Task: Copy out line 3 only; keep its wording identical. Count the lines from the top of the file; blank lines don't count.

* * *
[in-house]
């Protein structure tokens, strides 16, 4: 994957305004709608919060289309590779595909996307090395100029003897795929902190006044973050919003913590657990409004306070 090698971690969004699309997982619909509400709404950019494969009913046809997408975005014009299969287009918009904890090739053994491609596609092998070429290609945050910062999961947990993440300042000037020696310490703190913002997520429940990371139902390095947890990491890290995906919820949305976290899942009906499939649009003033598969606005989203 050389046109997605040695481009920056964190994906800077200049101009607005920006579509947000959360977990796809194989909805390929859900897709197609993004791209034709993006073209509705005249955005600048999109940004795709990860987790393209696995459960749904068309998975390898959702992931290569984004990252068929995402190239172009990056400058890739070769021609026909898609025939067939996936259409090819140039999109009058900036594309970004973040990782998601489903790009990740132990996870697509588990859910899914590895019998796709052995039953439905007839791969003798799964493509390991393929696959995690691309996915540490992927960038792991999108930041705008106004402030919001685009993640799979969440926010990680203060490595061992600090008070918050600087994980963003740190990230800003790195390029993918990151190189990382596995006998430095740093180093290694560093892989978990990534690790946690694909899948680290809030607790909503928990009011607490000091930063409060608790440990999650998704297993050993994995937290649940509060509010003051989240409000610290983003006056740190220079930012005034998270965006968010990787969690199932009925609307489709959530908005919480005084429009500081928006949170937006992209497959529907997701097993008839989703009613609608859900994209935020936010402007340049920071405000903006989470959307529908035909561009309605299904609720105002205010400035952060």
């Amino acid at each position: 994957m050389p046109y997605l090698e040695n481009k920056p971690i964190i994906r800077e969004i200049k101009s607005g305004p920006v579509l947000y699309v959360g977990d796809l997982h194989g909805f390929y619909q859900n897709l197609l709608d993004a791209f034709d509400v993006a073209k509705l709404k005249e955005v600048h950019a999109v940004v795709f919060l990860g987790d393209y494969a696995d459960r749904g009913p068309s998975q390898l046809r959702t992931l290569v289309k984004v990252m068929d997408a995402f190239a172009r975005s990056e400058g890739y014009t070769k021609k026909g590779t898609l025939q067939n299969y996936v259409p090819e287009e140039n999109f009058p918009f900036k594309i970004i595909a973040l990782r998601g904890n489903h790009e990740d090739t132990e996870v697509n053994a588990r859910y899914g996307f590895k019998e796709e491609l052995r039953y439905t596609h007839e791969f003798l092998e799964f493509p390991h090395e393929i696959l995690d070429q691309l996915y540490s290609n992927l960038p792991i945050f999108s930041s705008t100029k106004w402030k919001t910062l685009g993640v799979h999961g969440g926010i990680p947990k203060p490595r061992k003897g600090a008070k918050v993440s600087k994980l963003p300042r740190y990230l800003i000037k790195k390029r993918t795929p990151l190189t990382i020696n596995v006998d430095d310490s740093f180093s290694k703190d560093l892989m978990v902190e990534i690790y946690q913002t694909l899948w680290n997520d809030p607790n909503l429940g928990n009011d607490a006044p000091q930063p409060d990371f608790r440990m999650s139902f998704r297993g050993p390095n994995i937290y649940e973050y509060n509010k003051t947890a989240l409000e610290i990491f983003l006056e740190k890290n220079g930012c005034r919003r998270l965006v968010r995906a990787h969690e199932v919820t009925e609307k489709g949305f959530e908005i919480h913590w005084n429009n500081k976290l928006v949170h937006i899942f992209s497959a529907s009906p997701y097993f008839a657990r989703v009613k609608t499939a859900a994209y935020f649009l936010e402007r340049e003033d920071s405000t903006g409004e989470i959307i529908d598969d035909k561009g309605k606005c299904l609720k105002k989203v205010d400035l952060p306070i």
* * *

């Amino acid at each position: 994957m050389p046109y997605l090698e040695n481009k920056p971690i964190i994906r800077e969004i200049k101009s607005g305004p920006v579509l947000y699309v959360g977990d796809l997982h194989g909805f390929y619909q859900n897709l197609l709608d993004a791209f034709d509400v993006a073209k509705l709404k005249e955005v600048h950019a999109v940004v795709f919060l990860g987790d393209y494969a696995d459960r749904g009913p068309s998975q390898l046809r959702t992931l290569v289309k984004v990252m068929d997408a995402f190239a172009r975005s990056e400058g890739y014009t070769k021609k026909g590779t898609l025939q067939n299969y996936v259409p090819e287009e140039n999109f009058p918009f900036k594309i970004i595909a973040l990782r998601g904890n489903h790009e990740d090739t132990e996870v697509n053994a588990r859910y899914g996307f590895k019998e796709e491609l052995r039953y439905t596609h007839e791969f003798l092998e799964f493509p390991h090395e393929i696959l995690d070429q691309l996915y540490s290609n992927l960038p792991i945050f999108s930041s705008t100029k106004w402030k919001t910062l685009g993640v799979h999961g969440g926010i990680p947990k203060p490595r061992k003897g600090a008070k918050v993440s600087k994980l963003p300042r740190y990230l800003i000037k790195k390029r993918t795929p990151l190189t990382i020696n596995v006998d430095d310490s740093f180093s290694k703190d560093l892989m978990v902190e990534i690790y946690q913002t694909l899948w680290n997520d809030p607790n909503l429940g928990n009011d607490a006044p000091q930063p409060d990371f608790r440990m999650s139902f998704r297993g050993p390095n994995i937290y649940e973050y509060n509010k003051t947890a989240l409000e610290i990491f983003l006056e740190k890290n220079g930012c005034r919003r998270l965006v968010r995906a990787h969690e199932v919820t009925e609307k489709g949305f959530e908005i919480h913590w005084n429009n500081k976290l928006v949170h937006i899942f992209s497959a529907s009906p997701y097993f008839a657990r989703v009613k609608t499939a859900a994209y935020f649009l936010e402007r340049e003033d920071s405000t903006g409004e989470i959307i529908d598969d035909k561009g309605k606005c299904l609720k105002k989203v205010d400035l952060p306070i």